As you may know from staining bench tops or utensils with turmeric, the stain fades and disappears naturally with exposure to light. Knowing this I am happy to make some easy and fun decorations for our home and suspect they will end up on our Christmas tree next month. If they fade too much I guess I could always refresh their colour with another overnight soaking in turmeric. My natural dyed fabrics may not be suitable for making a quilt (yet?) but I don't mind for I am playfully enjoying the process, happy to be surprised along the way. 

Sharing at WIP Wednesday.

Thursday, November 12, 2015

Sharing the Joy

Miss E with her jacaranda tree, birds and flowers

She decided it needed a rainbow

Miss E's stitching

Miss E's stitching

My stitching

It is wonderful to enjoy creative pursuits ourselves, yet in many ways it is even more fulfilling to see our children become inspired to walk in our footsteps as they explore their own creativity. Seven year old Miss E, our youngest child, has been very keen to try out her father's new art supplies and also some hand sewing, just like mine. She didn't want to try something 'easier' or larger, she wanted to sew just like I do - and so she did. Miss E chose her little 'macaroon' of basted pieces and with a little help she has completed half a flower so far. You actually have to look quite closely to tell her flower from mine - partly due to her surprising stitching skills and largely due to the excellent Gutermann Extra Fine thread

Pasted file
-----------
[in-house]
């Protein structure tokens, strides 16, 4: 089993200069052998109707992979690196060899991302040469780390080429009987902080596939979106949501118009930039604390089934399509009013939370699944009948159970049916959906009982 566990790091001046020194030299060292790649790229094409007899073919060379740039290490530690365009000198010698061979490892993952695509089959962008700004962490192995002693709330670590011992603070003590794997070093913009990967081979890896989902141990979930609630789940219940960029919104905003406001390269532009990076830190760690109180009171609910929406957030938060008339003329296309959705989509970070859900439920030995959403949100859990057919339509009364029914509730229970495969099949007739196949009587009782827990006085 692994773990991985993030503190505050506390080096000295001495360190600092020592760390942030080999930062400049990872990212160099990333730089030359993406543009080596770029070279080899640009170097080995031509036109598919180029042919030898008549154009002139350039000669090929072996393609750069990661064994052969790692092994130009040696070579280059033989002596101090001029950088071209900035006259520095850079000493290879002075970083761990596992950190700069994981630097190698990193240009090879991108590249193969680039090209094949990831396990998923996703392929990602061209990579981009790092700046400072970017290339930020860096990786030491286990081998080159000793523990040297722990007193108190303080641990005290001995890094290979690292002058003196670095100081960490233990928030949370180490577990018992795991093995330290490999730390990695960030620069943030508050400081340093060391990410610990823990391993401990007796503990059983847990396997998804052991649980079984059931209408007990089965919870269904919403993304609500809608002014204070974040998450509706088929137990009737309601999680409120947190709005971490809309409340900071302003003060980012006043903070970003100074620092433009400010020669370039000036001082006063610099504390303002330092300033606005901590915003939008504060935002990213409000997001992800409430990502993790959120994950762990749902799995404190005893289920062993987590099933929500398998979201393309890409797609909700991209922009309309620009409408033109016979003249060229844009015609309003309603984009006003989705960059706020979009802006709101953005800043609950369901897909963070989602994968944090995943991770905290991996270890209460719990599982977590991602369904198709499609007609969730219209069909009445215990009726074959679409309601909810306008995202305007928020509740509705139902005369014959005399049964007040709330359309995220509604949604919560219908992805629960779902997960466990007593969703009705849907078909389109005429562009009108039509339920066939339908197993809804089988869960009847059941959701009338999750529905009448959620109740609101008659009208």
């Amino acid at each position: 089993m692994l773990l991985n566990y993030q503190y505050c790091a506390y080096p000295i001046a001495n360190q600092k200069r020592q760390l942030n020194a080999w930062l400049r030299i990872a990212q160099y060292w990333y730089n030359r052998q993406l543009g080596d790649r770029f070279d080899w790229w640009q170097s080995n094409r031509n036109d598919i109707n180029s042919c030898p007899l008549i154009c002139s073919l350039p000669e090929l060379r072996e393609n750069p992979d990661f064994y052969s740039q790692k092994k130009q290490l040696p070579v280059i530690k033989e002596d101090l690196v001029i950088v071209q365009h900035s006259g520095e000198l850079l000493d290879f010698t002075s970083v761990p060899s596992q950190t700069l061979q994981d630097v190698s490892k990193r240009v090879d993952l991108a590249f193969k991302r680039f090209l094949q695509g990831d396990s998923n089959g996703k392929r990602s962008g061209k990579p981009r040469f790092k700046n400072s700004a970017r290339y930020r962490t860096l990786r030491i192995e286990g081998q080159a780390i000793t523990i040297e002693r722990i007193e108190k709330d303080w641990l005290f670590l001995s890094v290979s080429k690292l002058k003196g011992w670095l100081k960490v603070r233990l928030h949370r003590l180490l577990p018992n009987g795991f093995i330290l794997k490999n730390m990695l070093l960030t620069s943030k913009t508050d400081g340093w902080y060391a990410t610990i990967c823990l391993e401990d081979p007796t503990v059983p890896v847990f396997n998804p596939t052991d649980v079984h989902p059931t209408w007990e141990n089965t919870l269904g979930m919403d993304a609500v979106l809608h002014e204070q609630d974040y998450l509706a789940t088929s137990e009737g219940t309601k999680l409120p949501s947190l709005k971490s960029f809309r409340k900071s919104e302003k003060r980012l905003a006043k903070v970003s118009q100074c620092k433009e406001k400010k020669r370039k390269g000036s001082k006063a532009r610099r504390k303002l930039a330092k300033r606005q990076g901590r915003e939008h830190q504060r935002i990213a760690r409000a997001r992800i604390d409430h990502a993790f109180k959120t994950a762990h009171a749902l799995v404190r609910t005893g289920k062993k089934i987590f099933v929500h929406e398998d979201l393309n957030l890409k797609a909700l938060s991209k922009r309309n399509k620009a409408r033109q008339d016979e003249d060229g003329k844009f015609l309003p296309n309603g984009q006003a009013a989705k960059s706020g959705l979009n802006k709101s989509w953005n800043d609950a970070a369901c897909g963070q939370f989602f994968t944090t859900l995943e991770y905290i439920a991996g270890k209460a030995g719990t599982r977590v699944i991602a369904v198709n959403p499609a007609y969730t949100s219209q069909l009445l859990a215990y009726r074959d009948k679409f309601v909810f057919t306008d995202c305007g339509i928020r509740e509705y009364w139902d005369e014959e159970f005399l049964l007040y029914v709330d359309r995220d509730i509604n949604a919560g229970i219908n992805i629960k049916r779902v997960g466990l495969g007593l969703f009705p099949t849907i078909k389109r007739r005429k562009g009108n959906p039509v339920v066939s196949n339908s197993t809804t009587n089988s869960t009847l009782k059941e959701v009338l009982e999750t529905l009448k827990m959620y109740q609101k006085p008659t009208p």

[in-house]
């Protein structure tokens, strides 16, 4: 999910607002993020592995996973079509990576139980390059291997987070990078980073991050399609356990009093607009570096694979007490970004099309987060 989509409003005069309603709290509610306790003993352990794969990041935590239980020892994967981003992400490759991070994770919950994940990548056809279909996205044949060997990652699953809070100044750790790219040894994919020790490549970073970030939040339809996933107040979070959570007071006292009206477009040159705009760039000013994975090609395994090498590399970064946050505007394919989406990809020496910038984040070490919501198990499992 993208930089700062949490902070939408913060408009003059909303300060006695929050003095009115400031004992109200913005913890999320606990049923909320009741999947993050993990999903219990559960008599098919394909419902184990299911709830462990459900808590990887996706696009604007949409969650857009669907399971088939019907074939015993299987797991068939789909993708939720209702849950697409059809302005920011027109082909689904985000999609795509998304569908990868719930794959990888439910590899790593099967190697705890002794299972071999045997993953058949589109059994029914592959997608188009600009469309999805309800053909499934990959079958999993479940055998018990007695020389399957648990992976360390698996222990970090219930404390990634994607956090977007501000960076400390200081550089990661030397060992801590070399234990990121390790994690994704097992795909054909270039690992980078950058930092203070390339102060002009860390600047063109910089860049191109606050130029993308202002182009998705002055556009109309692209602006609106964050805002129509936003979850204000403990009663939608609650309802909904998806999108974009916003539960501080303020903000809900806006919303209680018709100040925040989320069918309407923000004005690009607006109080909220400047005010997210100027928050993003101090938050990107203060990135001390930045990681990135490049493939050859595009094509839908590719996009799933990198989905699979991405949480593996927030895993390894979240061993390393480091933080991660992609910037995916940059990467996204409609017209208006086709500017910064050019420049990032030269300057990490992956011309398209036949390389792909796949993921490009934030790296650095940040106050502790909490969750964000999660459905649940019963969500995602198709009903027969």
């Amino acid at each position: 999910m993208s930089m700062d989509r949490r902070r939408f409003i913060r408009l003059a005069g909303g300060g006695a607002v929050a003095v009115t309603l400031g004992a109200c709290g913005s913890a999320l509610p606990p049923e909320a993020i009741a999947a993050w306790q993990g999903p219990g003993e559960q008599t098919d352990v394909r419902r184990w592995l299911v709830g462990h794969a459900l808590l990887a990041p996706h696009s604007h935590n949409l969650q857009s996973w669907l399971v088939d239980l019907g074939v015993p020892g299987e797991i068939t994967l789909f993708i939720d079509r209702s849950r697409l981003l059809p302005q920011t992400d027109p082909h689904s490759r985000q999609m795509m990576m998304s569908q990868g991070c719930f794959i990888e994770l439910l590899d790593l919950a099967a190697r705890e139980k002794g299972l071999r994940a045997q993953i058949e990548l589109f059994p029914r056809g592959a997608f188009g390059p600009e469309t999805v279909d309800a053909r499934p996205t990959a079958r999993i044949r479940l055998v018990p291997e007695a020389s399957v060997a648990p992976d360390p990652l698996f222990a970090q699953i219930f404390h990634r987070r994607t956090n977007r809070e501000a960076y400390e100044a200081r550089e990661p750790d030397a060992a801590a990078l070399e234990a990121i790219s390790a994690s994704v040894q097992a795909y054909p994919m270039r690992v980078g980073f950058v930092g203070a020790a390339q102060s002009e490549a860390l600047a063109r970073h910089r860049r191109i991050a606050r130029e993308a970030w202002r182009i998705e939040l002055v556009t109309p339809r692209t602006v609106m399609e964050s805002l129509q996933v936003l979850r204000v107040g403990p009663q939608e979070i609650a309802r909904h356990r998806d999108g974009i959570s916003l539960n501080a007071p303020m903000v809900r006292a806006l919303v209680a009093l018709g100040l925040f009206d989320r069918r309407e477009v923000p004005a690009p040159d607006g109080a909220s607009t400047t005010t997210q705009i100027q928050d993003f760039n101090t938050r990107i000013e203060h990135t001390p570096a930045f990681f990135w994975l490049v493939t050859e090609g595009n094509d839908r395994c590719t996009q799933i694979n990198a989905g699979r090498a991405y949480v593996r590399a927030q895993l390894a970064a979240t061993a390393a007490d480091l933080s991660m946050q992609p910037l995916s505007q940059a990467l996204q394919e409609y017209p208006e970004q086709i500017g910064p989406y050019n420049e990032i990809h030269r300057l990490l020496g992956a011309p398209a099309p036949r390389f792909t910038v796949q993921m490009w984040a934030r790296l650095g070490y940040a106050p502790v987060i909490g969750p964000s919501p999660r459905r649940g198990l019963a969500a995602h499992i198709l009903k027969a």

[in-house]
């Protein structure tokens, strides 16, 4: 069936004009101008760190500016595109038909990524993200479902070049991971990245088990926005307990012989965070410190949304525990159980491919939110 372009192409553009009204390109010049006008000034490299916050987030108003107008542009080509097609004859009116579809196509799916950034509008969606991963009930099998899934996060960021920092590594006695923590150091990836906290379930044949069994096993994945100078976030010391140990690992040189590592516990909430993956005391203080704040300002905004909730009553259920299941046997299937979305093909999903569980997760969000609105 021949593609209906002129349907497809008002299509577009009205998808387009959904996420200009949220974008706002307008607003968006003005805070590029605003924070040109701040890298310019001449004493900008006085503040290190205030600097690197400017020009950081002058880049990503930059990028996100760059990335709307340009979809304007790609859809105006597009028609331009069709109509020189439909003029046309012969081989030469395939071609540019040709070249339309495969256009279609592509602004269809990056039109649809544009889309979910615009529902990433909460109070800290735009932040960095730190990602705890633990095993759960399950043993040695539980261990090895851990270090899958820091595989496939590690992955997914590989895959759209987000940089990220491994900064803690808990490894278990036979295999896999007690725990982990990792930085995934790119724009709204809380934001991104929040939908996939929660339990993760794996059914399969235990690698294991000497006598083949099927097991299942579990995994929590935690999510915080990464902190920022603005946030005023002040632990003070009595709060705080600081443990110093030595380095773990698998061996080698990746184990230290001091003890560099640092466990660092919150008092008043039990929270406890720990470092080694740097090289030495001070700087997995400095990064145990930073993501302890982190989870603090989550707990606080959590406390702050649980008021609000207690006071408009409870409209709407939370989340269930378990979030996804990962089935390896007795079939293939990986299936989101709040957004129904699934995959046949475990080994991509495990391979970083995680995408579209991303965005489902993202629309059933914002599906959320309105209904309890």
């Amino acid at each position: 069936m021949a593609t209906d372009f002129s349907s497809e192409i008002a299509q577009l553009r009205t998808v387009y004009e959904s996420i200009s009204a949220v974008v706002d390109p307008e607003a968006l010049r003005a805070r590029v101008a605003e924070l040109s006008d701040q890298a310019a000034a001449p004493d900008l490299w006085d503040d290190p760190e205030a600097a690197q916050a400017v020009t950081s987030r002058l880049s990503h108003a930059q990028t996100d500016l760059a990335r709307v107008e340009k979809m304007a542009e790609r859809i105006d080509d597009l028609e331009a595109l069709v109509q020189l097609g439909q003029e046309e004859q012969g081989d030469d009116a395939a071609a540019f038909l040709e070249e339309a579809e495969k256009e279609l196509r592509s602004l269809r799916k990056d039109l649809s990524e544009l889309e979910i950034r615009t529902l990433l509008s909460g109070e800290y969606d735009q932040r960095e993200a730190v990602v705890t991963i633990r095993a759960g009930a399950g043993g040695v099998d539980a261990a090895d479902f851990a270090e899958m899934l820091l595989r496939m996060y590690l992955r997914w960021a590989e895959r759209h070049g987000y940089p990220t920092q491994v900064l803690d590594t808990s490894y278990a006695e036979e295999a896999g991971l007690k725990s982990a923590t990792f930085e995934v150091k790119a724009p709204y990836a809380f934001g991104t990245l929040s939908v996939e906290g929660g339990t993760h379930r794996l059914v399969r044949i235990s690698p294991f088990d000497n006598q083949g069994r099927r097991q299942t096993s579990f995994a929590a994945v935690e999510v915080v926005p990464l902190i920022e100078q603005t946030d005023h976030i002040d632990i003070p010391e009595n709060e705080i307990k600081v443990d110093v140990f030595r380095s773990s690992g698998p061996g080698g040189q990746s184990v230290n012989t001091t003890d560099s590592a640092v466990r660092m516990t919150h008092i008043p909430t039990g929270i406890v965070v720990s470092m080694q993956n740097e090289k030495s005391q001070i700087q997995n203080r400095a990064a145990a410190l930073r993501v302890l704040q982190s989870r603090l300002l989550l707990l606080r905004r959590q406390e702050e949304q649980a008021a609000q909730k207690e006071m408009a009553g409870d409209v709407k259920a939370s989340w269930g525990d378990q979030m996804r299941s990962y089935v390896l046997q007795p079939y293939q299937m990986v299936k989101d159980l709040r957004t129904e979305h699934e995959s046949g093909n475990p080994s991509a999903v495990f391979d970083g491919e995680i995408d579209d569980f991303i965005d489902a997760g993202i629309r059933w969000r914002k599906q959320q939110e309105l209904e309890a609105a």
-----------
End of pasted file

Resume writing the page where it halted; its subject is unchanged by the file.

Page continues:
I've added four flowers to my English Paper Piecing long term work in progress - a pleasant change of pace after recently completing two quilts, Aussie Landscape and Set Free. Some gentle hand stitching suits this busy end of year season.

Sharing at WIP Wednesday.

Sunday, November 8, 2015

What a Beautiful World

Looking back over photos from the last few days reminds me of how much there is to be grateful for. Our town is awash in purple jacaranda flowers. I love the fleeting, royal display these trees give each year in mid spring. The town's annual week-long Jacaranda Festival has just finished.